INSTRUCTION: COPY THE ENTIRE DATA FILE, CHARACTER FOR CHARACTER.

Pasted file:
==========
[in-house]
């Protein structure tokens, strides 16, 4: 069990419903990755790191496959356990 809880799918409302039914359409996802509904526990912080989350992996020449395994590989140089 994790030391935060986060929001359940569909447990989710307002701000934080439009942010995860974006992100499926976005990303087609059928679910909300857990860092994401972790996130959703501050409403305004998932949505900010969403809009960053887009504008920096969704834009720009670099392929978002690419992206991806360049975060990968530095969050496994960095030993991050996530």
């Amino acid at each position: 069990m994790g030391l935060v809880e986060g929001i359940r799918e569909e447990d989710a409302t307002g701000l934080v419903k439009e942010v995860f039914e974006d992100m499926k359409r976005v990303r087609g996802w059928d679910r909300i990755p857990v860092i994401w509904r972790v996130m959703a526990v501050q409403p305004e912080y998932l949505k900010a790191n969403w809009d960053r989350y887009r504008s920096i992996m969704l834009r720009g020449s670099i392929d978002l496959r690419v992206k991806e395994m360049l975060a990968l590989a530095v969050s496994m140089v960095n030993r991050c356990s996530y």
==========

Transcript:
[in-house]
């Protein structure tokens, strides 16, 4: 069990419903990755790191496959356990 809880799918409302039914359409996802509904526990912080989350992996020449395994590989140089 994790030391935060986060929001359940569909447990989710307002701000934080439009942010995860974006992100499926976005990303087609059928679910909300857990860092994401972790996130959703501050409403305004998932949505900010969403809009960053887009504008920096969704834009720009670099392929978002690419992206991806360049975060990968530095969050496994960095030993991050996530």
């Amino acid at each position: 069990m994790g030391l935060v809880e986060g929001i359940r799918e569909e447990d989710a409302t307002g701000l934080v419903k439009e942010v995860f039914e974006d992100m499926k359409r976005v990303r087609g996802w059928d679910r909300i990755p857990v860092i994401w509904r972790v996130m959703a526990v501050q409403p305004e912080y998932l949505k900010a790191n969403w809009d960053r989350y887009r504008s920096i992996m969704l834009r720009g020449s670099i392929d978002l496959r690419v992206k991806e395994m360049l975060a990968l590989a530095v969050s496994m140089v960095n030993r991050c356990s996530y």